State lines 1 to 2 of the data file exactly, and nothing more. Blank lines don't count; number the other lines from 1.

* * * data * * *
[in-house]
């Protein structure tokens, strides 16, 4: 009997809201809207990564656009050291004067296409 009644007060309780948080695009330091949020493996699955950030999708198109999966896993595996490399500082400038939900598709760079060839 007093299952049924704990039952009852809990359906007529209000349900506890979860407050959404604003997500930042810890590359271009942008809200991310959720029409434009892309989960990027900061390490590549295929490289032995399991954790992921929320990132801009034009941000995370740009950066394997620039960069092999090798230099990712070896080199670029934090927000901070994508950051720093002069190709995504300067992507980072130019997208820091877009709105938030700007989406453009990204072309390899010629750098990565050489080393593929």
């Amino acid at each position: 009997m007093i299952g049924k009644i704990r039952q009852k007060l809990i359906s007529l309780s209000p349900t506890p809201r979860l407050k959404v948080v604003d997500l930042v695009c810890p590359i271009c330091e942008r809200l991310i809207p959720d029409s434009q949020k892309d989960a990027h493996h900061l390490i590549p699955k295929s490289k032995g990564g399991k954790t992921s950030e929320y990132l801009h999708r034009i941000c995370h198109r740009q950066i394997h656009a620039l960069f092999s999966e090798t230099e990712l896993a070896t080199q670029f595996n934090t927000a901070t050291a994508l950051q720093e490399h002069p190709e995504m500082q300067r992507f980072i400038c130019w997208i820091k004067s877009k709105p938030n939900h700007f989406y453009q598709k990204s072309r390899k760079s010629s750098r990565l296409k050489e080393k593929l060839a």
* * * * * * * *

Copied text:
[in-house]
């Protein structure tokens, strides 16, 4: 009997809201809207990564656009050291004067296409 009644007060309780948080695009330091949020493996699955950030999708198109999966896993595996490399500082400038939900598709760079060839 007093299952049924704990039952009852809990359906007529209000349900506890979860407050959404604003997500930042810890590359271009942008809200991310959720029409434009892309989960990027900061390490590549295929490289032995399991954790992921929320990132801009034009941000995370740009950066394997620039960069092999090798230099990712070896080199670029934090927000901070994508950051720093002069190709995504300067992507980072130019997208820091877009709105938030700007989406453009990204072309390899010629750098990565050489080393593929």